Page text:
When you see an injured or shocked bird, it can be heart-wrenching. Thus, almost immediately, you would want to rescue the bird and help it escape the shock.
A bird may become stunned and shocked due to a predator’s attack if it gets sick or for some unknown reason.
Bird in shock symptoms include immobility, rapid breathing, and disorientation. Providing a quiet and warm environment can aid recovery; consult a professional for severe cases.
When you try helping a shocked or injured bird, you must know what is the bird in shock symptoms. Keep reading to know more.
How to Tell a Bird in Shock?
Birds are one of the most beautiful creatures of nature. Their vivid colors, amazing flying skills, and chirping make it feel heavenly. Thus, when they are in shock, we feel numb. At that moment, we would want to help them.
But for this, you must know the symptoms of a shocked bird.
1. Lying immobile:
A shocked bird will stay immobile on the ground. It won’t move and appear dead even. Thus, when you see immobile birds lying on the ground, you must approach them carefully. Also, their wings may have been damaged, causing problems with their movement.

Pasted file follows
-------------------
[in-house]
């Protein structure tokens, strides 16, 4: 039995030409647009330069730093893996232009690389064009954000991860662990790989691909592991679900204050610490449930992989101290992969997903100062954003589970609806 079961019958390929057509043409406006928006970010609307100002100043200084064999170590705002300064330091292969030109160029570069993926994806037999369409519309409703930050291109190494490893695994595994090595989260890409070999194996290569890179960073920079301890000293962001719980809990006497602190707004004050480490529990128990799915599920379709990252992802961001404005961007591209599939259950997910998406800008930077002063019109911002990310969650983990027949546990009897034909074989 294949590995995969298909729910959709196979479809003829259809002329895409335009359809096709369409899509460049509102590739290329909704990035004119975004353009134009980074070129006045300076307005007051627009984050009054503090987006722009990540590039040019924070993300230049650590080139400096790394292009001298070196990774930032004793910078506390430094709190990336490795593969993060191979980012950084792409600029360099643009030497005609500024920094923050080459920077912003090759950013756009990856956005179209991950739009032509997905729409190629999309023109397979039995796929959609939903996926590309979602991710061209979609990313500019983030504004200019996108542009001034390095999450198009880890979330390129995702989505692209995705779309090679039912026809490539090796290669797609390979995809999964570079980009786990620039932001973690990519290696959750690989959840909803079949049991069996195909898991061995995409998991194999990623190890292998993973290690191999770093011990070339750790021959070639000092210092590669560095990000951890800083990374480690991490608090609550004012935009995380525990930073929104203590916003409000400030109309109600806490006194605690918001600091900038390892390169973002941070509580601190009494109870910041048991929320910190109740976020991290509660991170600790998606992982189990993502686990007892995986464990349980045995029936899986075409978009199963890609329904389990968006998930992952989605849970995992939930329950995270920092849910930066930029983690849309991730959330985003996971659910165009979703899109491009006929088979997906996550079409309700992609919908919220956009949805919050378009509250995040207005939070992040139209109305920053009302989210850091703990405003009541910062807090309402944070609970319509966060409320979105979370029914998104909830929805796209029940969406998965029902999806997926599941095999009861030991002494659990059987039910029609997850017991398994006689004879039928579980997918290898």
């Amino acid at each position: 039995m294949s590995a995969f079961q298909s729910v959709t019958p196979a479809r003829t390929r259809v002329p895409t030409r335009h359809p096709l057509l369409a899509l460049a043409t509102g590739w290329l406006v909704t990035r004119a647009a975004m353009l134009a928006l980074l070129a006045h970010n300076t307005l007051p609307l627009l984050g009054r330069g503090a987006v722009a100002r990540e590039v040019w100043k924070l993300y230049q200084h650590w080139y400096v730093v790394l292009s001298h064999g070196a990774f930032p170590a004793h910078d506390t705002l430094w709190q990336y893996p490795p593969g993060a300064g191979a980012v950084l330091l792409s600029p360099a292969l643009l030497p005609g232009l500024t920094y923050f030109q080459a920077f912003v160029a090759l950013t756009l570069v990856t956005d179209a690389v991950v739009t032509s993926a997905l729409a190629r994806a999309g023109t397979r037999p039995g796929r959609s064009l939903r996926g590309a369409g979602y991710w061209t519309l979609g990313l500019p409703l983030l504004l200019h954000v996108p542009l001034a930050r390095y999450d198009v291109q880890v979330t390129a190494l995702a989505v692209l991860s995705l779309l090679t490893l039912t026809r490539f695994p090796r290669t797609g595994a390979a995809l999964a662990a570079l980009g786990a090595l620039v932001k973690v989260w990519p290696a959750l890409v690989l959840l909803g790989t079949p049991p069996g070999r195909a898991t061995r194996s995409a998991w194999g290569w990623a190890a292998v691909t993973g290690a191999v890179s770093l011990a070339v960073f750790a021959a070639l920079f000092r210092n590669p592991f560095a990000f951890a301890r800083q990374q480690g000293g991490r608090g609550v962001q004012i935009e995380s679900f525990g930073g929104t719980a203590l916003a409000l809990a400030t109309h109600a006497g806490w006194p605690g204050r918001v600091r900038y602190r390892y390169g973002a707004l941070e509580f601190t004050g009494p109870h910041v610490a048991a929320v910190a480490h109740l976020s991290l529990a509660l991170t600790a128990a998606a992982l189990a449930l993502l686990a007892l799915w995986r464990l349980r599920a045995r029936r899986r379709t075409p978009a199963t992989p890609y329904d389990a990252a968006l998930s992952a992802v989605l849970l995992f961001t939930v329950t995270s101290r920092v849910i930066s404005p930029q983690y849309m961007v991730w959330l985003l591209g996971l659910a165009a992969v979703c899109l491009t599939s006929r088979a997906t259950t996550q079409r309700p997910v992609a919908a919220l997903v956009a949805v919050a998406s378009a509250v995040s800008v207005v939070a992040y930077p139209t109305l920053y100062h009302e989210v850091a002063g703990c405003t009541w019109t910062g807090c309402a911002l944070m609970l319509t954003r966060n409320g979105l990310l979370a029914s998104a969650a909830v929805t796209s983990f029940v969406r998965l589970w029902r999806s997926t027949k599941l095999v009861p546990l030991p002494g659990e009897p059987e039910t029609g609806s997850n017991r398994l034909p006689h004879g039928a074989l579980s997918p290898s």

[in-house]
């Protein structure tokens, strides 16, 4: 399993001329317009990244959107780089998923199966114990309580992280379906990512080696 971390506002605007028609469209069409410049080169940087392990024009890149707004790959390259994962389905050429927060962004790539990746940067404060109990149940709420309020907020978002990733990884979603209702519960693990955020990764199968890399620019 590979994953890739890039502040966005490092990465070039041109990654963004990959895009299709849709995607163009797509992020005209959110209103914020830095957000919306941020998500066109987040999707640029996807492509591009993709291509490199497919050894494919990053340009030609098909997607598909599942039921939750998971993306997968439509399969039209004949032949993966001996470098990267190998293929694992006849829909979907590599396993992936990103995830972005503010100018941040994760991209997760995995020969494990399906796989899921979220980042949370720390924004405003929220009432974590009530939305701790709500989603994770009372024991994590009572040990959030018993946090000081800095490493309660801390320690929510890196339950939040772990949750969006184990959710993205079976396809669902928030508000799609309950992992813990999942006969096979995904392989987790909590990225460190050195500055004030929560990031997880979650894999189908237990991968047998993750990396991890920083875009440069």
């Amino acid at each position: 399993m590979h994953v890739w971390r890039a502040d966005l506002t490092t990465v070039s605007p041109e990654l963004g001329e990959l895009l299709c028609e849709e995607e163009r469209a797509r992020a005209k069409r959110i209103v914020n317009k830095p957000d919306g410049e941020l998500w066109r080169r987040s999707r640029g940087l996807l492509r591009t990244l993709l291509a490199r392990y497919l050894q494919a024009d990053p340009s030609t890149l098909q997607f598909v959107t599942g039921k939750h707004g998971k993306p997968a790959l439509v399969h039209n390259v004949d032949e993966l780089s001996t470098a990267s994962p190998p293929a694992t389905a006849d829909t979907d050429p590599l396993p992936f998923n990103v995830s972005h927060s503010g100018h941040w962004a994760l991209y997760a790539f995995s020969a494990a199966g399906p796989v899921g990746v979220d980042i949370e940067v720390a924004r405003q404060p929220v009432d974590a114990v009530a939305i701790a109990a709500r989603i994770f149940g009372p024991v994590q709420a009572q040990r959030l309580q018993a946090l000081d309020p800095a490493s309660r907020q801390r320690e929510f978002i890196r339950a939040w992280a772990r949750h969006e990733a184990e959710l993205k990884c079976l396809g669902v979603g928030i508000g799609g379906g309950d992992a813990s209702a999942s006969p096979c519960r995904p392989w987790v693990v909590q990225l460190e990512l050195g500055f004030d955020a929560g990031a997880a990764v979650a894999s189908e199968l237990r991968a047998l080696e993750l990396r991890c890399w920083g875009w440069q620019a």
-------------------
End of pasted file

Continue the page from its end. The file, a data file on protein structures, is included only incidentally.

2. Does not fly while approaching it:
A shocked bird won’t move or even try flying when you approach it. Thus, it is clear that the bird is in serious shock.
It happens mostly when it is attacked by predators like eagles, cats, or dogs. Cats often attack and kill pet birds.
So, be careful if you have pet birds. They can even get shocked inside their cage when a cat tries to attack and approach them.
Also, a bird refusing to fly even when you approach it means it is probably injured. So, you must rescue it and start treating it.
3. Fluffed feathers:
When a bird is in shock, it will try to frighten its predators. As a result, it will fluff its feathers to appear bigger. However, the good news is a fluffed bird means it is in shock, but it has recovered considerably from the miserable condition.
4. Bleeding with wounds: